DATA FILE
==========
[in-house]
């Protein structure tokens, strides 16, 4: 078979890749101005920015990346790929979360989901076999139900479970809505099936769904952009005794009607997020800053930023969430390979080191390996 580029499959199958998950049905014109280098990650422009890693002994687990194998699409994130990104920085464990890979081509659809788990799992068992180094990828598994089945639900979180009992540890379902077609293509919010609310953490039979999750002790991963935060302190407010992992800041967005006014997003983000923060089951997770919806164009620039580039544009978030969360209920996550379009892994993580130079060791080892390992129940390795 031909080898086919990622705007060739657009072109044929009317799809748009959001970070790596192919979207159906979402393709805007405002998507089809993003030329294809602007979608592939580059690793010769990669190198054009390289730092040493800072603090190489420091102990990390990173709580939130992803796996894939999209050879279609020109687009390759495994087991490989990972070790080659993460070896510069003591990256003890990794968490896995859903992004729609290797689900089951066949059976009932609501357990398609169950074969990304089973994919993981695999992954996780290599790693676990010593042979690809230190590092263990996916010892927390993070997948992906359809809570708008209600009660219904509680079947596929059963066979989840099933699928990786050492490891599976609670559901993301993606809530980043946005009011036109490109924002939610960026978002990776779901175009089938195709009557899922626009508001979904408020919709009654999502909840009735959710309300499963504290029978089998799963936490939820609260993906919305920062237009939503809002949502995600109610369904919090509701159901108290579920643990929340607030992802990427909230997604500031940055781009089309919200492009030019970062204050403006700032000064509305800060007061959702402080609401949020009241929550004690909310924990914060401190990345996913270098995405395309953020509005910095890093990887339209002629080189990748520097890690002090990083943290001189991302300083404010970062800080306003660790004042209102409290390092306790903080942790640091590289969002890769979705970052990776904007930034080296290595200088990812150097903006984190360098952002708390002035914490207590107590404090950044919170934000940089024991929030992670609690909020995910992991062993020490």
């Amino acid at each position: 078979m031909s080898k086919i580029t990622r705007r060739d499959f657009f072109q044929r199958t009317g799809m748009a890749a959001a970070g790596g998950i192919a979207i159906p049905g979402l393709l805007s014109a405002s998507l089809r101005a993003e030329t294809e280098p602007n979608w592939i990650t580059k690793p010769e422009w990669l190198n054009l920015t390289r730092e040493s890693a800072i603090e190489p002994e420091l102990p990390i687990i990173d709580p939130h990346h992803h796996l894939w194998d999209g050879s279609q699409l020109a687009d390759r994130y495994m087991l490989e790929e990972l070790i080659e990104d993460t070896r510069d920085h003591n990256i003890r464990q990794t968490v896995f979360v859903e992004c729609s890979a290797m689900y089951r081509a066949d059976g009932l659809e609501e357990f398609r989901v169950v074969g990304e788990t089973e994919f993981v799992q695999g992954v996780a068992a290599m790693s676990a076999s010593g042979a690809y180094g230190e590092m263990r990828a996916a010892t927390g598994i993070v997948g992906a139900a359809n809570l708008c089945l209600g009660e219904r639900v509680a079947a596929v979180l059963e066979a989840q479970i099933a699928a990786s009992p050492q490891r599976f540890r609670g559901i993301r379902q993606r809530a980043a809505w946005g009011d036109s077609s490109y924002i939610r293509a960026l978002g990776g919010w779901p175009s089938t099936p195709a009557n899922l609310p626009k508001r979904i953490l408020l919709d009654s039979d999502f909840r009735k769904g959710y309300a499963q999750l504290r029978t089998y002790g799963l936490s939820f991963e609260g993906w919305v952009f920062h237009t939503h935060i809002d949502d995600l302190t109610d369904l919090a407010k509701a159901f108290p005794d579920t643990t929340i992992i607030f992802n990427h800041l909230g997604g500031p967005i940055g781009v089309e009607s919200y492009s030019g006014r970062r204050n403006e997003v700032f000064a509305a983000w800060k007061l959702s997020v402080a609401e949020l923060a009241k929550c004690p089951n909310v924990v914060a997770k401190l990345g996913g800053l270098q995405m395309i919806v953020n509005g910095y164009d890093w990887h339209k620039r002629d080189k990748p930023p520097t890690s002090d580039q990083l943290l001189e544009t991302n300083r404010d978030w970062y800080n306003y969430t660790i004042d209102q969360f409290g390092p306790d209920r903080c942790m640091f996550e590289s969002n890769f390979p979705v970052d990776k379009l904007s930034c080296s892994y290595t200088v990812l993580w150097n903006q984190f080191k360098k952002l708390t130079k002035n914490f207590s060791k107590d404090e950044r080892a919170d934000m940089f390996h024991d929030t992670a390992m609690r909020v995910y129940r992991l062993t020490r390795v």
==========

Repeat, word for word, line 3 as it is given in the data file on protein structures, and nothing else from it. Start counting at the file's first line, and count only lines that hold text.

């Amino acid at each position: 078979m031909s080898k086919i580029t990622r705007r060739d499959f657009f072109q044929r199958t009317g799809m748009a890749a959001a970070g790596g998950i192919a979207i159906p049905g979402l393709l805007s014109a405002s998507l089809r101005a993003e030329t294809e280098p602007n979608w592939i990650t580059k690793p010769e422009w990669l190198n054009l920015t390289r730092e040493s890693a800072i603090e190489p002994e420091l102990p990390i687990i990173d709580p939130h990346h992803h796996l894939w194998d999209g050879s279609q699409l020109a687009d390759r994130y495994m087991l490989e790929e990972l070790i080659e990104d993460t070896r510069d920085h003591n990256i003890r464990q990794t968490v896995f979360v859903e992004c729609s890979a290797m689900y089951r081509a066949d059976g009932l659809e609501e357990f398609r989901v169950v074969g990304e788990t089973e994919f993981v799992q695999g992954v996780a068992a290599m790693s676990a076999s010593g042979a690809y180094g230190e590092m263990r990828a996916a010892t927390g598994i993070v997948g992906a139900a359809n809570l708008c089945l209600g009660e219904r639900v509680a079947a596929v979180l059963e066979a989840q479970i099933a699928a990786s009992p050492q490891r599976f540890r609670g559901i993301r379902q993606r809530a980043a809505w946005g009011d036109s077609s490109y924002i939610r293509a960026l978002g990776g919010w779901p175009s089938t099936p195709a009557n899922l609310p626009k508001r979904i953490l408020l919709d009654s039979d999502f909840r009735k769904g959710y309300a499963q999750l504290r029978t089998y002790g799963l936490s939820f991963e609260g993906w919305v952009f920062h237009t939503h935060i809002d949502d995600l302190t109610d369904l919090a407010k509701a159901f108290p005794d579920t643990t929340i992992i607030f992802n990427h800041l909230g997604g500031p967005i940055g781009v089309e009607s919200y492009s030019g006014r970062r204050n403006e997003v700032f000064a509305a983000w800060k007061l959702s997020v402080a609401e949020l923060a009241k929550c004690p089951n909310v924990v914060a997770k401190l990345g996913g800053l270098q995405m395309i919806v953020n509005g910095y164009d890093w990887h339209k620039r002629d080189k990748p930023p520097t890690s002090d580039q990083l943290l001189e544009t991302n300083r404010d978030w970062y800080n306003y969430t660790i004042d209102q969360f409290g390092p306790d209920r903080c942790m640091f996550e590289s969002n890769f390979p979705v970052d990776k379009l904007s930034c080296s892994y290595t200088v990812l993580w150097n903006q984190f080191k360098k952002l708390t130079k002035n914490f207590s060791k107590d404090e950044r080892a919170d934000m940089f390996h024991d929030t992670a390992m609690r909020v995910y129940r992991l062993t020490r390795v």